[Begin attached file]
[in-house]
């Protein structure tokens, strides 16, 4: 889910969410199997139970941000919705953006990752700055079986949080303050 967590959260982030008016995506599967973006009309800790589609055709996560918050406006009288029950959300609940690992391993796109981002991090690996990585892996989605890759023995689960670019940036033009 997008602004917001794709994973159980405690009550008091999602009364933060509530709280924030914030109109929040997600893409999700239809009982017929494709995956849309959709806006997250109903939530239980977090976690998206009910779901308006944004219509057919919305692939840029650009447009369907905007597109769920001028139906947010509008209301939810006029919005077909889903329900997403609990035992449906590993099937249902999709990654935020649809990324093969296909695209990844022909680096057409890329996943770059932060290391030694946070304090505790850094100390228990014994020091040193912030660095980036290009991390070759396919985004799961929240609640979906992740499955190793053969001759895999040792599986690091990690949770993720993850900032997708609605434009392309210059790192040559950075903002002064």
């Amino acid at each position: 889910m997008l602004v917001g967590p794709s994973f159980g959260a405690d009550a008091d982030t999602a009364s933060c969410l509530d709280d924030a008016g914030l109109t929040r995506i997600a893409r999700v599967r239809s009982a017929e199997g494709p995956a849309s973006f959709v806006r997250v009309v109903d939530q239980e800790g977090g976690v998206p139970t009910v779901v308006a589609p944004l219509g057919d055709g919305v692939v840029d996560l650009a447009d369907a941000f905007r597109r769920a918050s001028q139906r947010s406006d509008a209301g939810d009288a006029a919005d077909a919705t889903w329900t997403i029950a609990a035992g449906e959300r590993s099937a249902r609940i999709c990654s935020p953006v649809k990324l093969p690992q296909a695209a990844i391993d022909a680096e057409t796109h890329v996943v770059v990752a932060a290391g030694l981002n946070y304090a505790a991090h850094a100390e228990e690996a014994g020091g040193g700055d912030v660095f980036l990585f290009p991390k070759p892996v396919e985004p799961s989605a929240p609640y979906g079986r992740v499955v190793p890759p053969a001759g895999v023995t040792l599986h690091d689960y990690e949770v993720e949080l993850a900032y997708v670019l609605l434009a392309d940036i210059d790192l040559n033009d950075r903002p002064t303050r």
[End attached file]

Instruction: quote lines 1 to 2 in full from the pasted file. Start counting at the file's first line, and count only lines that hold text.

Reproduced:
[in-house]
């Protein structure tokens, strides 16, 4: 889910969410199997139970941000919705953006990752700055079986949080303050 967590959260982030008016995506599967973006009309800790589609055709996560918050406006009288029950959300609940690992391993796109981002991090690996990585892996989605890759023995689960670019940036033009 997008602004917001794709994973159980405690009550008091999602009364933060509530709280924030914030109109929040997600893409999700239809009982017929494709995956849309959709806006997250109903939530239980977090976690998206009910779901308006944004219509057919919305692939840029650009447009369907905007597109769920001028139906947010509008209301939810006029919005077909889903329900997403609990035992449906590993099937249902999709990654935020649809990324093969296909695209990844022909680096057409890329996943770059932060290391030694946070304090505790850094100390228990014994020091040193912030660095980036290009991390070759396919985004799961929240609640979906992740499955190793053969001759895999040792599986690091990690949770993720993850900032997708609605434009392309210059790192040559950075903002002064």